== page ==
Beneath the Roles We Play


Alice
Lucinda. To some, she is the manager at the super market on my corner. To others, she is the cashier, if they notice her at all. To me, she is a person with whom I interact with on a regular basis. She is a mother. She is a woman who worked from the bottom up and isn’t afraid or above hopping on a register when the store is short staffed. She is someone who managed to dig deep and find a genuine smile despite the fact that she had to show up to work after leaving the funeral of a loved one. I know this because I noticed the tracks of the tears that escaped her make up and I asked her about it. She knows my name and I know hers.
We interact with thousands of people in our lifetime. How often do we take a second to acknowledge their humanity outside of the limited role that they play in our lives? Do we see the person first or the service we expect them to provide for us,paid or otherwise?
My years as a caregiver have honed my ability to see a person beneath whatever descriptor they may hold. Quality of life is not improved by seeing a resident’s disorder before seeing them as a person. By knowing their individual personalities and preferences, I am able to provide better care and remind them that they are deeply valued as people. A person who feels worthwhile is less likely to be combative and angry. A person who knows you are a friend is more willing to trust, to be open about how they feel and less likely to feel alone and afraid. No one, myself included, wants to be seen solely as one thing. It is true on the job and it is true in the world.
Civility is slowly dying because our circles of empathy are shrinking. People view life through this filter of self. How do you and your actions affect me? We are all guilty of it. Just because I am aware of this doesn’t mean I don’t fall into that trap; that age old opera of ME ME ME ME ME when the reality is most of the time it’s not about me at all.
My work reminds me of that in thousands of ways, big and small. Those in my care manage to maintain their dignity through challenges that I can’t imagine facing. Even my most difficult and moody folks maintain the ability to occasionally laugh through constant pain. They help one another through the heartbreakingly tough days. Even those that don’t get along show each other support and notice when someone is missing from the hall. Somehow, through all of their troubles, most of them manage to smile at us and say thank you. It is impossible for me not to be humbled by that; to not strive to be just a little bit better every day at living well among other people.
We lost a resident this week. Sometimes it seems like I always see it coming but I never see it coming. I know the inevitable for the demographic with whom I work, but for me it’s always about their life. I never feel quite prepared for their death. This fellow left an impression that will stay with me for the rest of my life. A few weeks ago, I was working on his hall and saw his light on during my 2:00 AM hall check. Curious, I knocked on his door.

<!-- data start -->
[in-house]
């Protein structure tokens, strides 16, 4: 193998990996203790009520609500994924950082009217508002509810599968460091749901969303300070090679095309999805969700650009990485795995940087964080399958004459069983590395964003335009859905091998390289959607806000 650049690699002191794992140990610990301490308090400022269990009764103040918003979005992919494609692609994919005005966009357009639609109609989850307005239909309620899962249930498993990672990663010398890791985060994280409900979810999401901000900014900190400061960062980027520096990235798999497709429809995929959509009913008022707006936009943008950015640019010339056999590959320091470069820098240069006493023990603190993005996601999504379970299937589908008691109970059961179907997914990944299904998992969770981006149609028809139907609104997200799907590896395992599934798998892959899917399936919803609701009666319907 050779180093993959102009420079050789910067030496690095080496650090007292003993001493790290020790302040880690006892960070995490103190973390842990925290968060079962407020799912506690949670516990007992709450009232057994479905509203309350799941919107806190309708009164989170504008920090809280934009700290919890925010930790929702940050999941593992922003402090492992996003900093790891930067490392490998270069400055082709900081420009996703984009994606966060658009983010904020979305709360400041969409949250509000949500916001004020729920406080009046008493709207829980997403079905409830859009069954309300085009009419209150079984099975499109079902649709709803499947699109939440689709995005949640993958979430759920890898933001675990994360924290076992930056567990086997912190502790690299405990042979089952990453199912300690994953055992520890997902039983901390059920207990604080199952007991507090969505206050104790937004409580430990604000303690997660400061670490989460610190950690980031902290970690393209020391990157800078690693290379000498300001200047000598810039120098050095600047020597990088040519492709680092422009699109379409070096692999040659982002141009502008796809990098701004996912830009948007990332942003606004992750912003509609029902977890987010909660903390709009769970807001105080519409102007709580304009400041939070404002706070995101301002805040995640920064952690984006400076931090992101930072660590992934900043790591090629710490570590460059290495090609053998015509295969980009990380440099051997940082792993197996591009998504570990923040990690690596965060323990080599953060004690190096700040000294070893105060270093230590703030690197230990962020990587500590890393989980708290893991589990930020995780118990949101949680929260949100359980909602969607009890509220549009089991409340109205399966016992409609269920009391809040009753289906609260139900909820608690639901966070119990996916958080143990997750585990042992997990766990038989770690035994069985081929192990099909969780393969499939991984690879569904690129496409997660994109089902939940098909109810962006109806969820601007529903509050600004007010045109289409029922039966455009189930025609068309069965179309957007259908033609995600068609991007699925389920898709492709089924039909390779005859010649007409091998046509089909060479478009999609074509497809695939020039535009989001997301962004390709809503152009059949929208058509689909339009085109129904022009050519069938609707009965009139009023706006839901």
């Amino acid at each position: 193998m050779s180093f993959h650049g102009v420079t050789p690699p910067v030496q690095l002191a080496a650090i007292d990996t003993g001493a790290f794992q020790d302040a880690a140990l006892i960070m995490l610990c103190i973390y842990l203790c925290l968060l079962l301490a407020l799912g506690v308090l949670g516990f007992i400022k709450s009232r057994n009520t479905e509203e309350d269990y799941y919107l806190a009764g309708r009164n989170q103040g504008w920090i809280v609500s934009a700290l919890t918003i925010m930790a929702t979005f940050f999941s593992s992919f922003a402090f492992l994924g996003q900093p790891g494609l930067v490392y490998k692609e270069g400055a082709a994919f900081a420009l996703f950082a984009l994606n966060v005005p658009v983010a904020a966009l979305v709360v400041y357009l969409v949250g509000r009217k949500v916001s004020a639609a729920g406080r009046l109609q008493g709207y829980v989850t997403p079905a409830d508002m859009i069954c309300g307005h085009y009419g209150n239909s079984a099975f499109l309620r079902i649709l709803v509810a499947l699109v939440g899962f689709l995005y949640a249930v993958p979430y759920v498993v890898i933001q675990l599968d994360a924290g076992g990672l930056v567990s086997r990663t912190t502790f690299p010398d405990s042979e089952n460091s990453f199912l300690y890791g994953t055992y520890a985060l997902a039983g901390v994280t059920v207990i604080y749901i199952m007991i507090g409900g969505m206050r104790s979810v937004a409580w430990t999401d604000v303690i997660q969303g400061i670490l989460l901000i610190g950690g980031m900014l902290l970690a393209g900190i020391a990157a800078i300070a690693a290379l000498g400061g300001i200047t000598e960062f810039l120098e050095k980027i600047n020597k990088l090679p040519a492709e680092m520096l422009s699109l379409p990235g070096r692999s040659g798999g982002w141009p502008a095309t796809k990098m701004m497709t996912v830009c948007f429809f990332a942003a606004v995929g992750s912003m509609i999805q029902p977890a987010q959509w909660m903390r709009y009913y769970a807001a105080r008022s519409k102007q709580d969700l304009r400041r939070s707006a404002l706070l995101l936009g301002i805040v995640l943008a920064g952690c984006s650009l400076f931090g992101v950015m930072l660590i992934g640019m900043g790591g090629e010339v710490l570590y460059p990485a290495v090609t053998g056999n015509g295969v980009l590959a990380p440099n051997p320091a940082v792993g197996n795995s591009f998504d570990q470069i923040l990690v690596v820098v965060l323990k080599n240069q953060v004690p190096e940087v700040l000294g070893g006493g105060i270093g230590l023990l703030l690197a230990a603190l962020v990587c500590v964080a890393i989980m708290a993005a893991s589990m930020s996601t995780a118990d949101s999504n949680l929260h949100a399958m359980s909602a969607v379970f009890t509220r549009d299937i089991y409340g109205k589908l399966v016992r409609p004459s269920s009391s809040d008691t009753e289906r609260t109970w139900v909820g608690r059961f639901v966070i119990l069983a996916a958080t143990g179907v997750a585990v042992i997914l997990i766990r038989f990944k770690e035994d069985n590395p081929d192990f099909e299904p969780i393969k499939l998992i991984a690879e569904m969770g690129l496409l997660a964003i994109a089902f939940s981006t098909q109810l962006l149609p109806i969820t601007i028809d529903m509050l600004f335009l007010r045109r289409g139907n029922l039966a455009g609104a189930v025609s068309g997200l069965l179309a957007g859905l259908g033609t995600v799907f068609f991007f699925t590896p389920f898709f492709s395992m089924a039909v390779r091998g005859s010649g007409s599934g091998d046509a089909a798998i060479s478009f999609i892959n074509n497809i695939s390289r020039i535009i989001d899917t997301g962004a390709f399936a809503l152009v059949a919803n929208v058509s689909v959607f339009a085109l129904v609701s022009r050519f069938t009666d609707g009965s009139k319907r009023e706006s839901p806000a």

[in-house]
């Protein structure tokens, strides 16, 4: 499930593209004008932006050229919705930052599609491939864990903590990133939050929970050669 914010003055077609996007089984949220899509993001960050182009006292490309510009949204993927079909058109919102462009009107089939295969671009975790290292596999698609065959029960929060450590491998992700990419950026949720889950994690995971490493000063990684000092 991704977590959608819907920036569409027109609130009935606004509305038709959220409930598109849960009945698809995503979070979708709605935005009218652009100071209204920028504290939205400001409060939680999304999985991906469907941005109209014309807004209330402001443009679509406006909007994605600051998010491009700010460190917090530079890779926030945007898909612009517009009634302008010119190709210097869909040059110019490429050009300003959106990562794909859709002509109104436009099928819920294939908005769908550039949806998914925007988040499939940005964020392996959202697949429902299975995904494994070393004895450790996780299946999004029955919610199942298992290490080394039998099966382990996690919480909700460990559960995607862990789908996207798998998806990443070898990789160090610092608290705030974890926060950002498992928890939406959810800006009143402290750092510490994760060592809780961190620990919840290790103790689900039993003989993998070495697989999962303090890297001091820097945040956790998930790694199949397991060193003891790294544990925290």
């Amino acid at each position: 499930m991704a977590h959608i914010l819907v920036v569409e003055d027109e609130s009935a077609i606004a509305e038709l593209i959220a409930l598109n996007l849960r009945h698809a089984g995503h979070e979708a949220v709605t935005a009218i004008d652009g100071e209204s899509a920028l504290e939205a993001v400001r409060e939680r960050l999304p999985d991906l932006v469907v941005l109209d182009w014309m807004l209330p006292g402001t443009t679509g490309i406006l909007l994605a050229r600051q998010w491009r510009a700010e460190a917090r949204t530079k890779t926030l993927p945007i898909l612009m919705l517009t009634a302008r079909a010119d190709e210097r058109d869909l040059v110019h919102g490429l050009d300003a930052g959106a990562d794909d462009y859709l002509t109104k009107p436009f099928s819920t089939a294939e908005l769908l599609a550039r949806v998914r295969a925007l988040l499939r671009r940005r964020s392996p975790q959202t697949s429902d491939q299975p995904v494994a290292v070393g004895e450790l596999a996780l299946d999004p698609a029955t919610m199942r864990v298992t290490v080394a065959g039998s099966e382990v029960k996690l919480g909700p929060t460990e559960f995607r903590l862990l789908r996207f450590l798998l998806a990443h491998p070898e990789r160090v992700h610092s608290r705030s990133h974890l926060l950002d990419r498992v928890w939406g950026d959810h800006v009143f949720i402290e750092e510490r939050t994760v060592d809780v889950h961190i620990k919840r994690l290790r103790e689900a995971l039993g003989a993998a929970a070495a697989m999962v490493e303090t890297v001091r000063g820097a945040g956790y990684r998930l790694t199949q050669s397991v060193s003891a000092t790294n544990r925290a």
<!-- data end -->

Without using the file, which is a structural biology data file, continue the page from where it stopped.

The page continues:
“Come in!”, he answered with more enthusiasm than I had at that hour. He was sitting in his recliner, listening to a book on tape as he carefully cut out a rectangle from the bottom of a square plastic cross stitch board. He had quite a stack of them piled on the side table beside him. This was no small feat as he was as close to legally blind as one could get. He explained to me that they could help the vision impaired to sign documents. Just line up the cut out rectangle above the space on which they need to sign and use the plastic as a guide for the pen. Voila! No more shaky, sloppy signatures. He asked me to hand them out to anyone I knew with poor eyesight. He went on to say that he was in a program that offered free audio books to anyone who no longer had the ability to read if I knew anyone who would be interested. I was thunderstruck with his courage. He didn’t even know he was brave and I knew instinctively that if I pointed it out, it would only make him feel uncomfortable. This was just who he was. To comment upon it as if it was an isolated event would cheapen it somehow. Still, I thought about it a lot for the next week. Here was a man who by all rights had every reason to feel sorry for himself. No one would blame him and yet there he was using his mind, creativity, compassion and his own personal struggles to make the lives of others better in a way that no one else could. It was nothing short of amazing and the fact that I was able to witness this empathy and gutsy perserverance in action was a gift that I will never take for granted. The very least I can do is get to know Lucinda; to do my best to see people beyond what roles they play in my life and what they do to me or for me. It is yet another reminder that the lessons are there. They are always there. I learn them when I become willing to see.

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